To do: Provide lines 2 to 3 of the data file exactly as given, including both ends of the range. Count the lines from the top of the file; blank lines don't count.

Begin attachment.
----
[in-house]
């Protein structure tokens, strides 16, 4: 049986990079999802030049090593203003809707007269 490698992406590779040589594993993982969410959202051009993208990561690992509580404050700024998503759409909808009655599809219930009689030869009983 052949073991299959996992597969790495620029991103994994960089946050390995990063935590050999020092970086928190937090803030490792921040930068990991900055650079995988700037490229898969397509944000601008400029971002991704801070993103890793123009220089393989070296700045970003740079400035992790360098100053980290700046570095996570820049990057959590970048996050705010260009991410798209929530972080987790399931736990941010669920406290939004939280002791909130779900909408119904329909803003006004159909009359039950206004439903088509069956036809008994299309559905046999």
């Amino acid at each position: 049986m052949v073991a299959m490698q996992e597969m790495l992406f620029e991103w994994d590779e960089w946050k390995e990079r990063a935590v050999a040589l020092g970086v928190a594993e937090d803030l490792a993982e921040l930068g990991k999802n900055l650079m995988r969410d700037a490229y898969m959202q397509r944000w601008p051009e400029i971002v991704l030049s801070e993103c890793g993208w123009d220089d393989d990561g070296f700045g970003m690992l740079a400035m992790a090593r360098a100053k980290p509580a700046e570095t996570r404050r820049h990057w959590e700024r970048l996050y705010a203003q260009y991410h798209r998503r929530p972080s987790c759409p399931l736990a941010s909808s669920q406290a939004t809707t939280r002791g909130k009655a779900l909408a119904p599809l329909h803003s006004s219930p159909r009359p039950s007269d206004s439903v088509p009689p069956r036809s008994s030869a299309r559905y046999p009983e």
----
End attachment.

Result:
């Protein structure tokens, strides 16, 4: 049986990079999802030049090593203003809707007269 490698992406590779040589594993993982969410959202051009993208990561690992509580404050700024998503759409909808009655599809219930009689030869009983 052949073991299959996992597969790495620029991103994994960089946050390995990063935590050999020092970086928190937090803030490792921040930068990991900055650079995988700037490229898969397509944000601008400029971002991704801070993103890793123009220089393989070296700045970003740079400035992790360098100053980290700046570095996570820049990057959590970048996050705010260009991410798209929530972080987790399931736990941010669920406290939004939280002791909130779900909408119904329909803003006004159909009359039950206004439903088509069956036809008994299309559905046999």
């Amino acid at each position: 049986m052949v073991a299959m490698q996992e597969m790495l992406f620029e991103w994994d590779e960089w946050k390995e990079r990063a935590v050999a040589l020092g970086v928190a594993e937090d803030l490792a993982e921040l930068g990991k999802n900055l650079m995988r969410d700037a490229y898969m959202q397509r944000w601008p051009e400029i971002v991704l030049s801070e993103c890793g993208w123009d220089d393989d990561g070296f700045g970003m690992l740079a400035m992790a090593r360098a100053k980290p509580a700046e570095t996570r404050r820049h990057w959590e700024r970048l996050y705010a203003q260009y991410h798209r998503r929530p972080s987790c759409p399931l736990a941010s909808s669920q406290a939004t809707t939280r002791g909130k009655a779900l909408a119904p599809l329909h803003s006004s219930p159909r009359p039950s007269d206004s439903v088509p009689p069956r036809s008994s030869a299309r559905y046999p009983e």